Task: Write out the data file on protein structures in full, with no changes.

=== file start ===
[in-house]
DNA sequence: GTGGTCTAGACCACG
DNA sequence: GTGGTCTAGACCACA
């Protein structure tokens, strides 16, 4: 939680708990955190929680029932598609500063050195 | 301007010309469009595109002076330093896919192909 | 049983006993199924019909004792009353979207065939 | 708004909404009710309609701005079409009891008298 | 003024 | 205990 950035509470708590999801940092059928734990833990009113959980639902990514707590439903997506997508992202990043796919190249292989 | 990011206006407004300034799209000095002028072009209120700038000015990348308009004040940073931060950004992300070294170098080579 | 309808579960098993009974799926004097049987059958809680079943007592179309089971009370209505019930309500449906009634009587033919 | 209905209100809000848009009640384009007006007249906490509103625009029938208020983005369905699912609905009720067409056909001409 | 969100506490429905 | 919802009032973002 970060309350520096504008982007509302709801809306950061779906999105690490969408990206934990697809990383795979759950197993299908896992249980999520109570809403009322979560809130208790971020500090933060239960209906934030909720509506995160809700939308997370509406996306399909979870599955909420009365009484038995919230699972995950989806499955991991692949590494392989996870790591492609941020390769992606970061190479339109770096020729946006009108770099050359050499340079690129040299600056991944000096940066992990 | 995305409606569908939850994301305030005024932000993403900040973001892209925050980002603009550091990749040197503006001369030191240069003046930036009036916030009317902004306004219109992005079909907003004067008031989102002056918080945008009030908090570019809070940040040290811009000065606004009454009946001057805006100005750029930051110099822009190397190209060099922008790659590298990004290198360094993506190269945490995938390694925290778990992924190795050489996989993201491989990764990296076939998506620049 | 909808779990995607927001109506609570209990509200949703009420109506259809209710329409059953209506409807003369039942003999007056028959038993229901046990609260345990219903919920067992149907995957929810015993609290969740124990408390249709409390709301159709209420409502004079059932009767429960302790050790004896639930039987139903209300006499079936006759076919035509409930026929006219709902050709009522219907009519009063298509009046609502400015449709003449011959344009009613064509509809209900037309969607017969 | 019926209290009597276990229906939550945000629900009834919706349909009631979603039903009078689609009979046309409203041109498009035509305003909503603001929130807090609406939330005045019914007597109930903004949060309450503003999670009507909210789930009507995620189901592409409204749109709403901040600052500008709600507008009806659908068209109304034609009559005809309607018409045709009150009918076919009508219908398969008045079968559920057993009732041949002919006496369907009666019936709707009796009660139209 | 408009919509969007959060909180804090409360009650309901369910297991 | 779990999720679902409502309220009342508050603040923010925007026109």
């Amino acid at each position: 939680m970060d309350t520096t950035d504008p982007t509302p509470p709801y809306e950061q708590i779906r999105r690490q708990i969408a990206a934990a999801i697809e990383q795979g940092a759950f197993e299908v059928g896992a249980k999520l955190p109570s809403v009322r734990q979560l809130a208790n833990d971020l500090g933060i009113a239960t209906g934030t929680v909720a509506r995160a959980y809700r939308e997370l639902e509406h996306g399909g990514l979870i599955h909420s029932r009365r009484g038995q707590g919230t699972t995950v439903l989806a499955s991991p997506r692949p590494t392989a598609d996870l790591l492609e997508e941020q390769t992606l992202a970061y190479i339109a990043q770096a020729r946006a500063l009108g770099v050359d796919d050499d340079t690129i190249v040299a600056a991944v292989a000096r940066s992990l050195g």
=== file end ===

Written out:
[in-house]
DNA sequence: GTGGTCTAGACCACG
DNA sequence: GTGGTCTAGACCACA
């Protein structure tokens, strides 16, 4: 939680708990955190929680029932598609500063050195 | 301007010309469009595109002076330093896919192909 | 049983006993199924019909004792009353979207065939 | 708004909404009710309609701005079409009891008298 | 003024 | 205990 950035509470708590999801940092059928734990833990009113959980639902990514707590439903997506997508992202990043796919190249292989 | 990011206006407004300034799209000095002028072009209120700038000015990348308009004040940073931060950004992300070294170098080579 | 309808579960098993009974799926004097049987059958809680079943007592179309089971009370209505019930309500449906009634009587033919 | 209905209100809000848009009640384009007006007249906490509103625009029938208020983005369905699912609905009720067409056909001409 | 969100506490429905 | 919802009032973002 970060309350520096504008982007509302709801809306950061779906999105690490969408990206934990697809990383795979759950197993299908896992249980999520109570809403009322979560809130208790971020500090933060239960209906934030909720509506995160809700939308997370509406996306399909979870599955909420009365009484038995919230699972995950989806499955991991692949590494392989996870790591492609941020390769992606970061190479339109770096020729946006009108770099050359050499340079690129040299600056991944000096940066992990 | 995305409606569908939850994301305030005024932000993403900040973001892209925050980002603009550091990749040197503006001369030191240069003046930036009036916030009317902004306004219109992005079909907003004067008031989102002056918080945008009030908090570019809070940040040290811009000065606004009454009946001057805006100005750029930051110099822009190397190209060099922008790659590298990004290198360094993506190269945490995938390694925290778990992924190795050489996989993201491989990764990296076939998506620049 | 909808779990995607927001109506609570209990509200949703009420109506259809209710329409059953209506409807003369039942003999007056028959038993229901046990609260345990219903919920067992149907995957929810015993609290969740124990408390249709409390709301159709209420409502004079059932009767429960302790050790004896639930039987139903209300006499079936006759076919035509409930026929006219709902050709009522219907009519009063298509009046609502400015449709003449011959344009009613064509509809209900037309969607017969 | 019926209290009597276990229906939550945000629900009834919706349909009631979603039903009078689609009979046309409203041109498009035509305003909503603001929130807090609406939330005045019914007597109930903004949060309450503003999670009507909210789930009507995620189901592409409204749109709403901040600052500008709600507008009806659908068209109304034609009559005809309607018409045709009150009918076919009508219908398969008045079968559920057993009732041949002919006496369907009666019936709707009796009660139209 | 408009919509969007959060909180804090409360009650309901369910297991 | 779990999720679902409502309220009342508050603040923010925007026109």
């Amino acid at each position: 939680m970060d309350t520096t950035d504008p982007t509302p509470p709801y809306e950061q708590i779906r999105r690490q708990i969408a990206a934990a999801i697809e990383q795979g940092a759950f197993e299908v059928g896992a249980k999520l955190p109570s809403v009322r734990q979560l809130a208790n833990d971020l500090g933060i009113a239960t209906g934030t929680v909720a509506r995160a959980y809700r939308e997370l639902e509406h996306g399909g990514l979870i599955h909420s029932r009365r009484g038995q707590g919230t699972t995950v439903l989806a499955s991991p997506r692949p590494t392989a598609d996870l790591l492609e997508e941020q390769t992606l992202a970061y190479i339109a990043q770096a020729r946006a500063l009108g770099v050359d796919d050499d340079t690129i190249v040299a600056a991944v292989a000096r940066s992990l050195g």